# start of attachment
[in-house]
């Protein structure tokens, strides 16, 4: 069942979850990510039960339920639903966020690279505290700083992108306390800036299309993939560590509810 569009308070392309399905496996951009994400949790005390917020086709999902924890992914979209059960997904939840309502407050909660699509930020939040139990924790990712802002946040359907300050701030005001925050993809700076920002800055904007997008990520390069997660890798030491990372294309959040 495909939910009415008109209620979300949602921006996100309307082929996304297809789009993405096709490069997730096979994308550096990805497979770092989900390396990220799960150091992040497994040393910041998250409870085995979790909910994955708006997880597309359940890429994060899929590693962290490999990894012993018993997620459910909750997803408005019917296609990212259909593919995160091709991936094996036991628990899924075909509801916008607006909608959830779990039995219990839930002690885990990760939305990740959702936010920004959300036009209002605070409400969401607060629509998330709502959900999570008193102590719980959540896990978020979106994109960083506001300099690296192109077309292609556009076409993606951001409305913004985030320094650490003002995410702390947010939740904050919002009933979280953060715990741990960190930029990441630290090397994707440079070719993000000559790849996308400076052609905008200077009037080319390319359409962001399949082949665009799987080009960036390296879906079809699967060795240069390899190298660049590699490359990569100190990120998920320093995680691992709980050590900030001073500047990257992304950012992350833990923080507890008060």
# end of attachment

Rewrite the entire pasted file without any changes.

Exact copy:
[in-house]
């Protein structure tokens, strides 16, 4: 069942979850990510039960339920639903966020690279505290700083992108306390800036299309993939560590509810 569009308070392309399905496996951009994400949790005390917020086709999902924890992914979209059960997904939840309502407050909660699509930020939040139990924790990712802002946040359907300050701030005001925050993809700076920002800055904007997008990520390069997660890798030491990372294309959040 495909939910009415008109209620979300949602921006996100309307082929996304297809789009993405096709490069997730096979994308550096990805497979770092989900390396990220799960150091992040497994040393910041998250409870085995979790909910994955708006997880597309359940890429994060899929590693962290490999990894012993018993997620459910909750997803408005019917296609990212259909593919995160091709991936094996036991628990899924075909509801916008607006909608959830779990039995219990839930002690885990990760939305990740959702936010920004959300036009209002605070409400969401607060629509998330709502959900999570008193102590719980959540896990978020979106994109960083506001300099690296192109077309292609556009076409993606951001409305913004985030320094650490003002995410702390947010939740904050919002009933979280953060715990741990960190930029990441630290090397994707440079070719993000000559790849996308400076052609905008200077009037080319390319359409962001399949082949665009799987080009960036390296879906079809699967060795240069390899190298660049590699490359990569100190990120998920320093995680691992709980050590900030001073500047990257992304950012992350833990923080507890008060």